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Osprey Kestrel 58 Backpack | Review

The popular backpack for trekkers has been updated once again. Find out how we go on with 2019’s version of the Osprey Kestrel

Why We Chose The Osprey Kestrel 58 Backpack: Design features, carrying comfort, adaptability.

You can often tell how you’re going to get on with a backpack
from the moment you put it on. The best ones are the ones that fit with your contours like a glove and seem to integrate with you rather than hang off you. Our testers had just that with the Kestrel 58 by Osprey.

The Kestrel and women’s-specific Kyte series have become of Osprey’s most popular models for hiking and this latest iteration, though not radically different, still builds on that legacy well.

Available in a range of different capacities from 36-litre to 68, there’s a model to fit any type of multi-day adventure, from weekend micro adventures beyond the city’s boundaries to full-blown expeditions in the Yukon. This one we’ve been testing, the Kestrel 58, is the kind of size we’d want for hiking a long-distance trail with – say, the Pennine Way, or even the Pacific Crest Trail.

First of all, there’s a big compartment with loads of different access points to it which obviously makes finding that tucked away bit of kit much, much easier. These include a toggled drawstring entry at the top, a zip that opens up the entire base, and then a long U-shaped zip across the whole of its front. It’s a floating lid design so there’s also that added volume up top for those really big loads.

In terms of pockets, you’ve got one under the lid and one over it (with a useful key clip in the latter), two generously sized zipped pouches on the hipbelts for your wine gums, two stretch mesh ones on either side of the main compartment, and then a front ‘shove-it’ pocket for sticking your down jacket and/or waterproof.

The 58 litre size is perfect for hiking long-distance trails. Photo: Chris Johnson
The back system is easily adjustable, to help get the ideal fit and to distribute the load evenly. Photo: Chris Johnson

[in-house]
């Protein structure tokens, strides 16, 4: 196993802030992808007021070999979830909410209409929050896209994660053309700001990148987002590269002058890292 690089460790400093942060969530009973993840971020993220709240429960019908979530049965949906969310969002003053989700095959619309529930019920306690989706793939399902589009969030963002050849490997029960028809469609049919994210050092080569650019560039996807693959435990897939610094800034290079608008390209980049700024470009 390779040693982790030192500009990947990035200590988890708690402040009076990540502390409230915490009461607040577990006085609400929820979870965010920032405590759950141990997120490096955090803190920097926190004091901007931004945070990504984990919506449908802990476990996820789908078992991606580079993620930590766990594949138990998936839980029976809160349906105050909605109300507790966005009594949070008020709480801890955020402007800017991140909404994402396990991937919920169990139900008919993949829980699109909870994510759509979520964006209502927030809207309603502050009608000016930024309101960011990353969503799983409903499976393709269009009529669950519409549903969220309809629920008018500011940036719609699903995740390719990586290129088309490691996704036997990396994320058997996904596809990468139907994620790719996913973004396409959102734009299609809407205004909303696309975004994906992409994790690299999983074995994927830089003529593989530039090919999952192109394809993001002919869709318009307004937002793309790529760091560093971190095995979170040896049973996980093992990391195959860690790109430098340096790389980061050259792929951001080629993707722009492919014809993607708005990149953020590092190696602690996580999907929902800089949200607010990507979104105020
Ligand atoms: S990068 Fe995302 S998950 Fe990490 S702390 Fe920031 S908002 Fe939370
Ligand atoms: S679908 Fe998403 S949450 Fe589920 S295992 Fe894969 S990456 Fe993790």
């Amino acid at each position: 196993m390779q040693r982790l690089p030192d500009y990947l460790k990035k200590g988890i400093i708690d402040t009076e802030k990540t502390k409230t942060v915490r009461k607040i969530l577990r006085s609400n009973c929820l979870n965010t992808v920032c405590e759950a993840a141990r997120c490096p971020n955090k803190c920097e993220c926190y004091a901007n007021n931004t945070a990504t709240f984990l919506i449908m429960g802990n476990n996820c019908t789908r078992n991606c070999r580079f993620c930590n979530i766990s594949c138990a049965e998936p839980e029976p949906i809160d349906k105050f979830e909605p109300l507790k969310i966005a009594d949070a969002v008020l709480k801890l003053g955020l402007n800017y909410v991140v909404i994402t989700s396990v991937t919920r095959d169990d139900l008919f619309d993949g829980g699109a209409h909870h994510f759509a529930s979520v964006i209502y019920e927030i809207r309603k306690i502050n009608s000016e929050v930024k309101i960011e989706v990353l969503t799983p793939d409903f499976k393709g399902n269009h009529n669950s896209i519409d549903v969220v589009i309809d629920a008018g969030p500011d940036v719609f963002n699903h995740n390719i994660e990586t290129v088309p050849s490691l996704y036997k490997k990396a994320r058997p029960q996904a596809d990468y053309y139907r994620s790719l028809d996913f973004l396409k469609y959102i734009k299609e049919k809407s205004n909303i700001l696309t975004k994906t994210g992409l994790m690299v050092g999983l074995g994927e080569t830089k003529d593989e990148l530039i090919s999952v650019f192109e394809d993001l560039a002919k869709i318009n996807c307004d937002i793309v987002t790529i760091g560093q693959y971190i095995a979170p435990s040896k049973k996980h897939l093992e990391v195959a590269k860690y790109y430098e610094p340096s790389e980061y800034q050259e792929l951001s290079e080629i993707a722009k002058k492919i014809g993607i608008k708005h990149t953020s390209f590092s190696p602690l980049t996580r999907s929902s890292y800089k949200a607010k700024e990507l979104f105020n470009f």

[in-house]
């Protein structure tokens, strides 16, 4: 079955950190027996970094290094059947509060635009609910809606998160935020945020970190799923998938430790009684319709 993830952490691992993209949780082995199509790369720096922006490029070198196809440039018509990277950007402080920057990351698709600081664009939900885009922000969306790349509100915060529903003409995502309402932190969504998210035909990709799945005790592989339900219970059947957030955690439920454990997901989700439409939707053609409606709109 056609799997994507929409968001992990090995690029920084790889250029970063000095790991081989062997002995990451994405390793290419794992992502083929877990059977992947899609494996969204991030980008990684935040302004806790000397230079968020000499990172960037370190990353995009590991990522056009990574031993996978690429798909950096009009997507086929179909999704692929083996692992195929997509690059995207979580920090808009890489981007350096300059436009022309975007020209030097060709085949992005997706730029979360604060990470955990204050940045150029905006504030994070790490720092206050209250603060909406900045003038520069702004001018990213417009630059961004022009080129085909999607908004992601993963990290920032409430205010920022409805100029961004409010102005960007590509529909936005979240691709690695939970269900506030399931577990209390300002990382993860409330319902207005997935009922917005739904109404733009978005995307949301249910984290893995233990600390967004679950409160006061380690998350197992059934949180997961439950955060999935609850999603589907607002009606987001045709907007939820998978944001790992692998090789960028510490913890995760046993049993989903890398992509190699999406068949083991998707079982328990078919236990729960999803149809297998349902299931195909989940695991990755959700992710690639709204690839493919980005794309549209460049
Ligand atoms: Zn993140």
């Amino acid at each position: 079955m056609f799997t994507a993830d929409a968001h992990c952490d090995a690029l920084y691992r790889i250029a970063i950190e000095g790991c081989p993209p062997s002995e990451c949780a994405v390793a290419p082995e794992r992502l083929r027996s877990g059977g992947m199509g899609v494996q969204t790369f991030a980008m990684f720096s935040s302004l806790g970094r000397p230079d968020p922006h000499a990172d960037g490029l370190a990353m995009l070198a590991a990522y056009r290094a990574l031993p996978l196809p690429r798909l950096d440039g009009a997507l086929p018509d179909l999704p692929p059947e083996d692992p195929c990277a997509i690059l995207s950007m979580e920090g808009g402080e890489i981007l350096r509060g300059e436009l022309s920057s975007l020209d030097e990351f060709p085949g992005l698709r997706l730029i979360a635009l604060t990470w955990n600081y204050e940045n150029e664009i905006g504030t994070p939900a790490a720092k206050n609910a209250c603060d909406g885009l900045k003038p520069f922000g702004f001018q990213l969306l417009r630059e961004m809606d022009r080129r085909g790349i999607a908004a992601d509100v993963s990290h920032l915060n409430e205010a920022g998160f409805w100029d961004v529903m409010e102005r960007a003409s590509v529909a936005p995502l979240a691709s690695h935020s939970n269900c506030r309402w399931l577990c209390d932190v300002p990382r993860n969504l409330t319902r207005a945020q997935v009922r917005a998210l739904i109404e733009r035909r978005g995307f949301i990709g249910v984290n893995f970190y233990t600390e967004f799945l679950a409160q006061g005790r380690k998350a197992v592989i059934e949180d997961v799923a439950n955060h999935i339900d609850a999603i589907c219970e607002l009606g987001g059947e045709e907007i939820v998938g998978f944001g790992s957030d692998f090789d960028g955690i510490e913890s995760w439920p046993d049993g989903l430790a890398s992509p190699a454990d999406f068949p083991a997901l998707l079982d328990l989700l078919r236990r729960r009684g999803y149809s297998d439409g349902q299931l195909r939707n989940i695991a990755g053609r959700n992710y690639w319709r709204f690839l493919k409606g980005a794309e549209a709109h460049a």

A large U-shapped zipped pocket spans the length of the pack and makes hard to reach things more accessible. Photo: Chris Johnson

There’s plenty of adaptability which is useful – after all, you won’t always be carrying the exact same weight on each trip. The overall volume, for instance, can be altered via the eight compression straps throughout, and the Velcro-sealed sliding panel makes changing the back length painless. Then there’s the sliding sternum strap (with its nifty emergency whistle) which is quick and easy to adjust but also holds in place when you need it to.

“The back system and load carrying on this new Kestrel really is excellent. It keeps the pack right up against you.”

One thing we really like on the adaptability front is the fact you can also transform this into a generously-sized daypack by removing the floating lid and covering the top with the simple FlapJacket instead.

Other features worth mentioning include the ‘stow-on-the-go’ toggled bungee that lets you secure your trekking poles onto your shoulder strap for quick access, the detachable rain cover which is tucked away at the base, and the external sleeve for keeping a hydration bladder behind your shoulders.

Last but not least, the back system and carrying comfort is mightily impressive, as our editor can tell you…

A closer look at the Airscape back system. Photo: Chris Johnson

Tester’s Verdict

Will Renwick, Outdoors Magic Editor

“I’ve used a variety of Osprey packs for the long-distance walking I’ve done over the years, including the Osprey Stratos 50, the previous Kestrel, and their Atmos AG as well. This, I think, is the best of the lot.

“The back system and load carrying on this new Kestrel really is excellent. It keeps the pack right up against you to make sure the weight is spread and distributed evenly across your back and onto your hips.

“Some might see the fact it doesn’t have trampoline mesh as a downside. I don’t – the load distribution is never as good in my opinion. If you want that kind of back system, look to the Osprey Stratos.

“This back system still offers plenty of ventilation though, that’s thanks to the Airscape back panel that has long channels cut into it as well as a number of ridges. That’s one of the obvious differences between this Kestrel and the last one – there’s more ventilation I think. Aside from that, the other changes seem to be the new colourways and just generally a neater and sleeker design.

“As for its weight, at 1760g it’s not in the ultralight category but I wouldn’t call it a heavy pack either.”

Ventilation whilst walking is offered through the Airscaoe back panel. Photo: Chris Johnson
Stow-on-the-go pole attachment. Photo: Chris Johnson
The comfortable and ventilated Airscape back system. Photo: Chris Johnson

Osprey Kestrel 58 Backpack

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